Do the pre-made characters need errata?

As the title says. I ask because some of the numbers don't match exactly (for instance, the Dwarf Fighter's damage is +7, instead of the expected +5) and there are no explicit abilities to account for that. I think someone also mentioned the Human Cleric having an extra orison over the Dwarf Cleric. Are those instances intentional - the PCs use mechanics we haven't seen yet and which aren't shown in the sheets - or are they somehow wrong?
Cattle die, kindred die, every man is mortal. But the good name never dies of one who has done well. Cattle die, kindred die, every man is mortal. But I know one thing that never dies: the glory of the great dead. - [i]Hávamál[/i] D&D 4th Edition Bard builds: The Dashing Swordsman, The Master of Sound and Illusions, The Warrior Skald Captain Morality! (No point in not having fun with it. )
Well we don't know how characters are made so at this time I think errata is jumping the gun ENTIRELY.  Wait until we get the rules for character creation and we'll be able to see where all the numbers come from and then you can go back and analyze the premades and see if their math is wrong.  At the moment just roll with it and don't worry about it.
Well we don't know how characters are made so at this time I think errata is jumping the gun ENTIRELY.  Wait until we get the rules for character creation and we'll be able to see where all the numbers come from and then you can go back and analyze the premades and see if their math is wrong.  At the moment just roll with it and don't worry about it.




umm... no.  A big part of this playtest is to test and see that the math and whatnot works, the playtest is meaningless if the numbers are all wrong.  
Without the character creation rules, the best we can do is reverse-engineering with a healthy chunk of guesswork.  The creation rules will be given to us in a month or so, be patient.

"Edison didn't succeed the first time he invented Benjamin Franklin, either." Albert the Alligator, Walt Kelly's Pogo Sunday Book  
The Core Coliseum: test out your 4e builds and fight to the death.

Well we don't know how characters are made so at this time I think errata is jumping the gun ENTIRELY.  Wait until we get the rules for character creation and we'll be able to see where all the numbers come from and then you can go back and analyze the premades and see if their math is wrong.  At the moment just roll with it and don't worry about it.




umm... no.  A big part of this playtest is to test and see that the math and whatnot works, the playtest is meaningless if the numbers are all wrong.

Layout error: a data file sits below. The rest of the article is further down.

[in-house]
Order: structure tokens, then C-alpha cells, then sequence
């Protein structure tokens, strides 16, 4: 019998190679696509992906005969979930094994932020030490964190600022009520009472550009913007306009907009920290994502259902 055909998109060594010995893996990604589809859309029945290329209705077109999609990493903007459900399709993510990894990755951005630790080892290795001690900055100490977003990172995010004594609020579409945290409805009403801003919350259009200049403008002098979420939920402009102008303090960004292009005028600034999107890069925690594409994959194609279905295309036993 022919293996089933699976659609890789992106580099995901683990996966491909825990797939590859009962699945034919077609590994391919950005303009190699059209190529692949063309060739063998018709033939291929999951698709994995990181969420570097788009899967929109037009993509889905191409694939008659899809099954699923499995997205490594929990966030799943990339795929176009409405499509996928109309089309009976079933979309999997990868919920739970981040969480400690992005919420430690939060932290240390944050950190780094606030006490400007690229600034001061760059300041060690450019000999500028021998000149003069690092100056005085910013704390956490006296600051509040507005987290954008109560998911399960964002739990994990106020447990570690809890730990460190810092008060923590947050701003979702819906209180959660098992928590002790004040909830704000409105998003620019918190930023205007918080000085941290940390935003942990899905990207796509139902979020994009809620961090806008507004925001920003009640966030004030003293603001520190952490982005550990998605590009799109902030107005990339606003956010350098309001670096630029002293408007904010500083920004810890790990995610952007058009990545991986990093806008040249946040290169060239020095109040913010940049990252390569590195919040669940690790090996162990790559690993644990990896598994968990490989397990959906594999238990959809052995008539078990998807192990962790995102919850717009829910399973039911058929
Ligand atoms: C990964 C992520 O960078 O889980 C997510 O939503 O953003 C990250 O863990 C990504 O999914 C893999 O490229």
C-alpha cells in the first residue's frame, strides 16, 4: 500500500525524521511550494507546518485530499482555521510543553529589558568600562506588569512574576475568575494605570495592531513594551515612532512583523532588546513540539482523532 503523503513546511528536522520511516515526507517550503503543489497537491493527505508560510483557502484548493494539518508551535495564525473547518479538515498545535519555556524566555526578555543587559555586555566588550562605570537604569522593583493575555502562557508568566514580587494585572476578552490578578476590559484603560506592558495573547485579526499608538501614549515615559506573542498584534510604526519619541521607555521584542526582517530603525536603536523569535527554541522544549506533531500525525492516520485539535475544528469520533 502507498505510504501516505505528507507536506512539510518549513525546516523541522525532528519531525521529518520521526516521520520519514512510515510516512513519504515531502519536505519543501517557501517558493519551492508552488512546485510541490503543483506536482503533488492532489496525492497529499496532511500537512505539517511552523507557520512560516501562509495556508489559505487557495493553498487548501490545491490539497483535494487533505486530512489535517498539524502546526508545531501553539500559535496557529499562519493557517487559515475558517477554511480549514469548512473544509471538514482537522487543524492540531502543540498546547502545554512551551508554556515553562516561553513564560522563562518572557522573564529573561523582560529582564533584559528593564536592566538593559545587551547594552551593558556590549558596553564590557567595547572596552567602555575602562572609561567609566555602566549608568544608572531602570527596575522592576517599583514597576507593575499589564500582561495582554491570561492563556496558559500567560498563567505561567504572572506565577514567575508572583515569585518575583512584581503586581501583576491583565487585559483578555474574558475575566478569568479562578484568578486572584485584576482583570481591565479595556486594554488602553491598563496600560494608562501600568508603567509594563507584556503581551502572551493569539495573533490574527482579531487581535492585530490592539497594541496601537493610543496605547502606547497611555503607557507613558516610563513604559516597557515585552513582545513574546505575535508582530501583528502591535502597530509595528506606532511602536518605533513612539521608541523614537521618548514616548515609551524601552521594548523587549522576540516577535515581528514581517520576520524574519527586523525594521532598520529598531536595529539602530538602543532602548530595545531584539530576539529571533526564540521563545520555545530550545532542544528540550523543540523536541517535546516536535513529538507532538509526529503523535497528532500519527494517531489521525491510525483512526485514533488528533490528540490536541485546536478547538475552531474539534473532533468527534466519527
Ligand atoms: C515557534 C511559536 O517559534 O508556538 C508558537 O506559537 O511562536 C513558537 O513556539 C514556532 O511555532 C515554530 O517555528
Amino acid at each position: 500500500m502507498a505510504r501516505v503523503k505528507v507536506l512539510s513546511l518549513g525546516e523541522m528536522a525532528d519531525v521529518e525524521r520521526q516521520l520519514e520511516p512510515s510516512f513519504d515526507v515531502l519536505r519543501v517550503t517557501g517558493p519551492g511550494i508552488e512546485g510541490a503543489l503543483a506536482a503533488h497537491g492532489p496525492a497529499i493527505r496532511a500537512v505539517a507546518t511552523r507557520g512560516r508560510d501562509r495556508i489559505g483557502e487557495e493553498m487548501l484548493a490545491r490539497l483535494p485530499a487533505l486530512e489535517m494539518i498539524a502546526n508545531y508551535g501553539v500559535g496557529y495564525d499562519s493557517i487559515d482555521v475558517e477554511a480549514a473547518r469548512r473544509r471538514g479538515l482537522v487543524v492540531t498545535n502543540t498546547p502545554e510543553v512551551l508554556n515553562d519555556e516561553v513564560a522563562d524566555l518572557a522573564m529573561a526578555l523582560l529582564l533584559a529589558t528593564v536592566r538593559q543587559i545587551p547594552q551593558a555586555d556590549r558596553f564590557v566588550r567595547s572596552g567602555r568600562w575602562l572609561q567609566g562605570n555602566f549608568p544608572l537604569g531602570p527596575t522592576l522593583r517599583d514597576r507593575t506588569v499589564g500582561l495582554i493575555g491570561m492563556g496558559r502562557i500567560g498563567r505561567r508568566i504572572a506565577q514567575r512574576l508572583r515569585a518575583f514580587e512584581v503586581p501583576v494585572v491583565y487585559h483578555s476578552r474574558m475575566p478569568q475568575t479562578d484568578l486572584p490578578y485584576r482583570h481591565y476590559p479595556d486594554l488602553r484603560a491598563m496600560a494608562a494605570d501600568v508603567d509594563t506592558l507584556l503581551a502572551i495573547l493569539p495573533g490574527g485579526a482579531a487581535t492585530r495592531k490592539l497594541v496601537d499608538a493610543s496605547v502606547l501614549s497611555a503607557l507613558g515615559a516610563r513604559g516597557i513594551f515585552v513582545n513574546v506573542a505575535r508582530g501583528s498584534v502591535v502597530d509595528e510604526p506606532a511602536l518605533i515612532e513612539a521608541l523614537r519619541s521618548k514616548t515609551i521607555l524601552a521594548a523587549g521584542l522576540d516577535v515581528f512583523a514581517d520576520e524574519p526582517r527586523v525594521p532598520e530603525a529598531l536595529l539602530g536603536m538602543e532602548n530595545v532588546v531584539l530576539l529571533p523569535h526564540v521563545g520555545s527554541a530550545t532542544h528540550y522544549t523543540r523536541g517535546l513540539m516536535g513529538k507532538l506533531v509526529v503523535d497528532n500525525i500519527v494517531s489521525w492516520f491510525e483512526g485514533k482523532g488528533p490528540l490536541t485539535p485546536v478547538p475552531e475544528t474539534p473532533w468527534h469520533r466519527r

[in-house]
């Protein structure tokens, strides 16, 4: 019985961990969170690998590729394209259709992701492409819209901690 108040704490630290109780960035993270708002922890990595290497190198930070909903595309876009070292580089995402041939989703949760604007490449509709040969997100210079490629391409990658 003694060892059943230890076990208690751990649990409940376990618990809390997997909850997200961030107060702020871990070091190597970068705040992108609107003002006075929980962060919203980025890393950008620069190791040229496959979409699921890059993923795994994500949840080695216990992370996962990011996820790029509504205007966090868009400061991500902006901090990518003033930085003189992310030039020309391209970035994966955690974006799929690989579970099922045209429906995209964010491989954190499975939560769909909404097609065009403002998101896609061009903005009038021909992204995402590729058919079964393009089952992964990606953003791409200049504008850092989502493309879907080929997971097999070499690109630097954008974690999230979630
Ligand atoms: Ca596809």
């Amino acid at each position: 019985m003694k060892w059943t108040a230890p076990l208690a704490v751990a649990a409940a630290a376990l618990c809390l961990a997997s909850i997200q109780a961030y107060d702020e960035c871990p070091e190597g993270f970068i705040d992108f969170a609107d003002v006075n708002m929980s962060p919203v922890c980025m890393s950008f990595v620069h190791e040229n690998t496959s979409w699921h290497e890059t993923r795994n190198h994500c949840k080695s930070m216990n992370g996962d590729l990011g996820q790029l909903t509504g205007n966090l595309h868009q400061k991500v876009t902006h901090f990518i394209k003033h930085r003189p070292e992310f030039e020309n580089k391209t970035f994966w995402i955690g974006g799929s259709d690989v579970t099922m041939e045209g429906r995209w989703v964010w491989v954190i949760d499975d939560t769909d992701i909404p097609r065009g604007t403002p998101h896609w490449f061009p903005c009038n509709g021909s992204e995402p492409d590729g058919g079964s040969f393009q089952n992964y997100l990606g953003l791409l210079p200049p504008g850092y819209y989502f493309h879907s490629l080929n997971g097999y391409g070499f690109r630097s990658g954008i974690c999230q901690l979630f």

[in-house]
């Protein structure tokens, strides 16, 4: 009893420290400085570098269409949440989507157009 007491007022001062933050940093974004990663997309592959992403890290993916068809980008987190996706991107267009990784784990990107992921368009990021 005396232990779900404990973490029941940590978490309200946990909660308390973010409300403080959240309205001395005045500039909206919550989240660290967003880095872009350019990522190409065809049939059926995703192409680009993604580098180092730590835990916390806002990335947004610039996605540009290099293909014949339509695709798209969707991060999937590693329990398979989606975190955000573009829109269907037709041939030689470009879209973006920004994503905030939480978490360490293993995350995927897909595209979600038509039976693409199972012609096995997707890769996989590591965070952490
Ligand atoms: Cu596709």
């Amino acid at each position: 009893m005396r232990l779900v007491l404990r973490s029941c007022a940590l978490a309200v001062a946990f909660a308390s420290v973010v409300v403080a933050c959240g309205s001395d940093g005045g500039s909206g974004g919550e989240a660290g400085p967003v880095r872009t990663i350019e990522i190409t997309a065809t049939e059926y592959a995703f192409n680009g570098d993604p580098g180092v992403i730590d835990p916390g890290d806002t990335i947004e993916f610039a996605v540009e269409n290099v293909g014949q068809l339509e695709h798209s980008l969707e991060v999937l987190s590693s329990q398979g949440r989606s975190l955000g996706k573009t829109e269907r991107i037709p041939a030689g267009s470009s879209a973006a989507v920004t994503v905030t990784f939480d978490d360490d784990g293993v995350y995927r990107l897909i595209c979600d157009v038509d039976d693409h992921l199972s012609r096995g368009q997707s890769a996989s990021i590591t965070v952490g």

but since we don't know how the characters are built, we don't actually know that the numbers are wrong. And in Mike Merals' own words, "Our goal at this stage is to fine-tune the core rules. We'll ask for your feedback on character creation, advancment, and adventure design rules in the coming months."

They don't want us to worry about the numbers on the character sheet being right or not, they want us to tell them if the game system is playable, fun, and feels like D&D.
Well we don't know how characters are made so at this time I think errata is jumping the gun ENTIRELY.  Wait until we get the rules for character creation and we'll be able to see where all the numbers come from and then you can go back and analyze the premades and see if their math is wrong.  At the moment just roll with it and don't worry about it.




umm... no.  A big part of this playtest is to test and see that the math and whatnot works, the playtest is meaningless if the numbers are all wrong.  


but since we don't know how the characters are built, we don't actually know that the numbers are wrong. And in Mike Merals' own words, "Our goal at this stage is to fine-tune the core rules. We'll ask for your feedback on character creation, advancment, and adventure design rules in the coming months."

They don't want us to worry about the numbers on the character sheet being right or not, they want us to tell them if the game system is playable, fun, and feels like D&D.



I disagree.  If we don't know what is and isn't a legal character, then we don't know how reliable the numbers that we are given are.  With the 5e healing rules, whether a fighter is a d12 or a d10 hit dice is really important.  Likewise whether the fighter gets +5 to attack or +7 is really important and without knowing what the rules are supposed to be right now, we have no way to give meaningful feedback.